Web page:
Anna Chancellor: “I loved my mother, but she was very cold”
The Hour's Anna Chancellor, 47, on her Covent school days, the 'stifling' family home, and her unconventional life as a single mother
At 16 I was just leaving school, my convent in the Dorset countryside. Looking back, it was like a whole other era, living with this old-fashioned order of Catholic nuns. I still remember hearing them in the corridor, skirts swishing, keys jangling. I was bright but I couldn’t organise my brain and I failed every exam. I had quite a lot of fun though. I was a bit wilder than most of the other girls.
We were a modern, divorced step-family. At times we were happy and at times it was very difficult. Seven kids thrown together – we brought each other up in some ways. I grew up in this big country house and in a way it was privileged but I found it stifling. The women didn’t really work. And I longed for a close relationship with my mother. I actually really loved her but she was very cold and upper-class and removed.
We lived near this bohemian artists’ commune. I remember my mum and I going to visit one of the women. She opened the cottage door and it was all cosy and warm and this little kid was wrapped up asleep in the afternoon, rather than at bedtime. And I remember wishing that was my life. I think now I must have made some deep choice then that I would fight for this kind of life, this kind of cosy mother/daughter relationship, with my own child one day. I think that’s why I had a child so young, when I was just 22, without a husband.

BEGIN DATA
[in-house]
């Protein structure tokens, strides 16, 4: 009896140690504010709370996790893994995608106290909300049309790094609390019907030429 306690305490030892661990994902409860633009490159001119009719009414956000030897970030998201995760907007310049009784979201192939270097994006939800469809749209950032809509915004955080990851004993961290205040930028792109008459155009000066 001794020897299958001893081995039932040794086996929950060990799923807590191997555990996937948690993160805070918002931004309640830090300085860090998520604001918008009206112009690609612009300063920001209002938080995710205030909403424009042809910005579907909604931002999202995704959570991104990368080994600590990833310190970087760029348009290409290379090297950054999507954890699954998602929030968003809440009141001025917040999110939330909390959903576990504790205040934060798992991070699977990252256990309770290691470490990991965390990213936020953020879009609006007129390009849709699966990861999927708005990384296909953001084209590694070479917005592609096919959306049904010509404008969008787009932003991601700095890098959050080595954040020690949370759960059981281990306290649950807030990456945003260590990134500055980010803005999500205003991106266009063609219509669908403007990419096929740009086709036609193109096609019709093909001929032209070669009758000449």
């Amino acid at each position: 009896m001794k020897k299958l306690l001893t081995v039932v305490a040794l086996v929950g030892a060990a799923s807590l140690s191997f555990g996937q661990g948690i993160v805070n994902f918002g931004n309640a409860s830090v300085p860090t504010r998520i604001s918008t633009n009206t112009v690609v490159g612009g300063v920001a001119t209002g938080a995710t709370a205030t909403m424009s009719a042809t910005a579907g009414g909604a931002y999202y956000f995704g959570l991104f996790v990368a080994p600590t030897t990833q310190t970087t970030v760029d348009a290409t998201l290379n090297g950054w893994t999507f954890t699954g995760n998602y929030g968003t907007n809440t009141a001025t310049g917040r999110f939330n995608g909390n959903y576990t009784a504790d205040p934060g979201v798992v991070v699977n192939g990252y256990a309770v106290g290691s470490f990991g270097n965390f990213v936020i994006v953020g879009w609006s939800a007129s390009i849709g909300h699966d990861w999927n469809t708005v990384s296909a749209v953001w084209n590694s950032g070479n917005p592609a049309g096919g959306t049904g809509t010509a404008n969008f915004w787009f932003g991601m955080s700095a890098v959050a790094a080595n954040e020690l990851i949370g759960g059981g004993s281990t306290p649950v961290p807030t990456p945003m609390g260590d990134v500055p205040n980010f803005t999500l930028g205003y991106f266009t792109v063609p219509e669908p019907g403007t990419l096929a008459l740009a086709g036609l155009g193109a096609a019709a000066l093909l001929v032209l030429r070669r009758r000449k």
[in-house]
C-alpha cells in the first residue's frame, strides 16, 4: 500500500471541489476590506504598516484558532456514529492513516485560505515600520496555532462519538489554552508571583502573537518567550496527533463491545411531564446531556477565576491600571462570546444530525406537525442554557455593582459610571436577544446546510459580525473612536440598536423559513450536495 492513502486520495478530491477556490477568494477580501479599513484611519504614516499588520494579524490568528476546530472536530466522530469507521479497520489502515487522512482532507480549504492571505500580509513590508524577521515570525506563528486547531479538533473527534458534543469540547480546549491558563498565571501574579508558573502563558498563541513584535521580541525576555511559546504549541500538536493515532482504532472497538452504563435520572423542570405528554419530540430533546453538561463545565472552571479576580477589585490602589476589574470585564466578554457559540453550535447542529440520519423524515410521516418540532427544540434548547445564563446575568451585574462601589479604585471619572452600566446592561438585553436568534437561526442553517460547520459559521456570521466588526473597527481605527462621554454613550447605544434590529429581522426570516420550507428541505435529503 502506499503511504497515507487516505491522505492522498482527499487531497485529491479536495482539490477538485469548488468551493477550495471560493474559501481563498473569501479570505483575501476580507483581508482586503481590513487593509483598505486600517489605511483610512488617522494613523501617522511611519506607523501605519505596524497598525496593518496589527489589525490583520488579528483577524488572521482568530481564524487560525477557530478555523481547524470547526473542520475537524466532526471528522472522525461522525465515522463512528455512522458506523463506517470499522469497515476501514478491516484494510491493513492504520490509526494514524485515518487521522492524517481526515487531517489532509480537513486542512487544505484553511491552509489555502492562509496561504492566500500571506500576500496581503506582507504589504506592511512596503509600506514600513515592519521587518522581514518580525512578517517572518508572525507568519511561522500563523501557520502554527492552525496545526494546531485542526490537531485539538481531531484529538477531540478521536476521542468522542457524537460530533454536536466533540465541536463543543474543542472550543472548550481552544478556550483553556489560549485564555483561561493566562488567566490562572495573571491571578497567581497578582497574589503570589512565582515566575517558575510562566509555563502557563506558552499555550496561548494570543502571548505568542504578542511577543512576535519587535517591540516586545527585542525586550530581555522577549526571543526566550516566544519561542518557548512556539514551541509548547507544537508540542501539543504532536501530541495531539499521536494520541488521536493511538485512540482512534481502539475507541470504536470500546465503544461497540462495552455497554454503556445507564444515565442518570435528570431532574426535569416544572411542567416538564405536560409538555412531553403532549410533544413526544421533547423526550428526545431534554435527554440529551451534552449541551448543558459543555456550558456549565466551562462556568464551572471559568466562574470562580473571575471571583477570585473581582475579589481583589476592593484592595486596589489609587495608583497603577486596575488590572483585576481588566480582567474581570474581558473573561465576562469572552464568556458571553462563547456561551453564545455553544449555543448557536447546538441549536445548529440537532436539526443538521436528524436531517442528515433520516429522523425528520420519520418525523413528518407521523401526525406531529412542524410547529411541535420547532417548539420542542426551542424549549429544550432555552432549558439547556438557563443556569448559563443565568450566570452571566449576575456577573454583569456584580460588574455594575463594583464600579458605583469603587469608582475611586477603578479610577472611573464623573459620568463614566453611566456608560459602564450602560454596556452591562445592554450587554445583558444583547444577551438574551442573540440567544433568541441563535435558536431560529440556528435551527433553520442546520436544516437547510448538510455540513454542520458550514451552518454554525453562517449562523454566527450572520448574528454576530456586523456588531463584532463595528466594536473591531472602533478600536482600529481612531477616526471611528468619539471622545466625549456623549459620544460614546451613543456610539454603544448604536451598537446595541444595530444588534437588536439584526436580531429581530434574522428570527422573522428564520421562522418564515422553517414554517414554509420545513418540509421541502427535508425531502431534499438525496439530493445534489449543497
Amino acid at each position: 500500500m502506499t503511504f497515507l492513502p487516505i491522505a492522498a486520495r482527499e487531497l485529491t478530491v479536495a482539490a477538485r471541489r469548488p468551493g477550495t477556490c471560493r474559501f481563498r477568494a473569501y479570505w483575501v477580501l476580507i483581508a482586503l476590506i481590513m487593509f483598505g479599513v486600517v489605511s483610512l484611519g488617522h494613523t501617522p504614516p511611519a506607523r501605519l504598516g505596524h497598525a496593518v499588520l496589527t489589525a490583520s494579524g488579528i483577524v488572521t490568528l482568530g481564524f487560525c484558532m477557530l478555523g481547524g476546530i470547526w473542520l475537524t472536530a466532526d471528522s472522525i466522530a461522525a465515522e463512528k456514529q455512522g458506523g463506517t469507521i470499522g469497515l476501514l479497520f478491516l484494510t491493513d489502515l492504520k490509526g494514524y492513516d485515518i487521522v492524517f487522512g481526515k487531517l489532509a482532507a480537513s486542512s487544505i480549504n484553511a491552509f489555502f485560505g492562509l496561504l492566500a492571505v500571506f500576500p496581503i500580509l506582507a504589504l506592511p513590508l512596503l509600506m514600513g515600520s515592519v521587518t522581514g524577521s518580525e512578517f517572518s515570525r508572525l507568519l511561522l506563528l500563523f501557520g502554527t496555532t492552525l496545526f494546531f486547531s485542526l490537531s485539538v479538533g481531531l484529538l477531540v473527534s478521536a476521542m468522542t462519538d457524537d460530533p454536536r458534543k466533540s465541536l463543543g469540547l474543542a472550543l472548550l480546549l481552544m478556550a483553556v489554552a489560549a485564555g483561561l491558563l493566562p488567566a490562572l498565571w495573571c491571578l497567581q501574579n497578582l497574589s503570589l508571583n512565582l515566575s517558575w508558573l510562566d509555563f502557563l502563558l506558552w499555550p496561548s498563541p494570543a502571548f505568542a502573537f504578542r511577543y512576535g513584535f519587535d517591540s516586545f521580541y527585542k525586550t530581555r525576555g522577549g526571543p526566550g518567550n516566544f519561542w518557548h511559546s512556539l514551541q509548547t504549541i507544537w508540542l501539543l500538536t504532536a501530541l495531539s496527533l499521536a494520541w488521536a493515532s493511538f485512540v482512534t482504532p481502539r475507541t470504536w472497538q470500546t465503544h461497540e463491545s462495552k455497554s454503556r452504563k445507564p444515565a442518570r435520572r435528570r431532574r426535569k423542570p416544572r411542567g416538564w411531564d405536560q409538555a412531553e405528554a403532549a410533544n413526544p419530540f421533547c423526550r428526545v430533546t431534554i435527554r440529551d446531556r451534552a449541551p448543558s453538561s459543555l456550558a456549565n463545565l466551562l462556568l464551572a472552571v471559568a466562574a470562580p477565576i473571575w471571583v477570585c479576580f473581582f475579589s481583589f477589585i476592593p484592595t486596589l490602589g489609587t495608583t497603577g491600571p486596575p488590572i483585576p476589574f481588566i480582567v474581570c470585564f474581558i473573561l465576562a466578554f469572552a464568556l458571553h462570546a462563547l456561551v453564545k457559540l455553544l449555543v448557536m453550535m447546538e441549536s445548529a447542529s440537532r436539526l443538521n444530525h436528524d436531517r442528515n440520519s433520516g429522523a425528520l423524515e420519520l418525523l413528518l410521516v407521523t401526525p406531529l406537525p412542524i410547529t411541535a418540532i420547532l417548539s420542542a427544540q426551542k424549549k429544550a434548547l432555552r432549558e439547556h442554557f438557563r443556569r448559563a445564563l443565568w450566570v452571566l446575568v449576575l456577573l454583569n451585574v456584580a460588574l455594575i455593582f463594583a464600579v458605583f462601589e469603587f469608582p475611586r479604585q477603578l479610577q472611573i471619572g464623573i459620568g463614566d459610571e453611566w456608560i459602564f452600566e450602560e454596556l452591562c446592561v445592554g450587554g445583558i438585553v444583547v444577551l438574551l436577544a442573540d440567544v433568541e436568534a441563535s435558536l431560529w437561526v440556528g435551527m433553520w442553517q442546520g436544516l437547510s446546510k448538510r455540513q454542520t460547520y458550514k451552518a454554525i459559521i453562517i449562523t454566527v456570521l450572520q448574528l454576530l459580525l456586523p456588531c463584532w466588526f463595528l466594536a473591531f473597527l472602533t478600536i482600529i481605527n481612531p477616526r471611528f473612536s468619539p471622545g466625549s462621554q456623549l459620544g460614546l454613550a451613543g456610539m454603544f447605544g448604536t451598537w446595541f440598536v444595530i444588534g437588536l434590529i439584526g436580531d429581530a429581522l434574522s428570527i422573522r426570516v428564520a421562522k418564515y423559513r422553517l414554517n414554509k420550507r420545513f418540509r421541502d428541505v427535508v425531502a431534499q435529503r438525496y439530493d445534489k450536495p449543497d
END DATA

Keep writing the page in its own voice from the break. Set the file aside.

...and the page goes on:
I never wanted a conventional life. My daughter and I didn’t have stability but we never had that stifling life of rules and routines. I took her everywhere I went, so we’d both go out late together. We were incredibly close. At the same time, it was incredibly hard. I’d been brought up in a sort of privileged way and I found myself with a child and without those privileges. Ultimately I’m grateful for that experience – it’s given me a greater depth of understanding – but at the time I was all over the place.
My first real proper acting job was probably Four Weddings and a Funeral [as Duckface]. Someone told me they were making a film about lots of fucking in the back of horseboxes and I’d be perfect for it. They clearly turned out to be wrong – about the film – but I got the job. I couldn’t believe I was there, with Rowan Atkinson, Andie MacDowell. And Hugh Grant – I adore him. So funny. So witty and naughty. I’ve always liked people like that.
I had a great time working with Peter Capaldi on The Hour. I felt such an affinity with Peter. We’d sit on the stairs in our old-fashioned costumes – we both looked extremely old-fashioned, from another world, and somehow I think we felt that. The scene where I told him our long-lost daughter was dead – we stood there looking at each other and we said, this is just so sad. Brilliant writing. Abi Morgan is genuinely interested in middle-aged women, as I am. Often you do a part and think, well this is interesting but not as interesting as my life. Not with this.
The one thing I’m not crazy about in myself is always being in a hurry. I long to be able to slow down and observe details. My mum lived on Exmoor and we used to go for long walks and talk and swim in the river, freezing our nuts. The strange thing is, the last time I swam with her, just a few years ago, I remember driving back to London afterwards feeling unbearably sad and I didn’t know why. I just had a feeling it was the last time for something. Not long after, my mum got cancer and died quite quickly. I realised that was the last time we’d ever swim together.
In 1981, the year Anna Chancellor turns 16… Prince of Wales and Lady Diana Spencer get married... Bob Marley dies of cancer aged 36... Liverpool FC win the European Cup for the third time, beating Real Madrid... Bobby Sands dies on hunger strike in HM Prison Maze...
Pramface, starring Anna Chancellor, is on BBC Three, Tuesdays at 10pm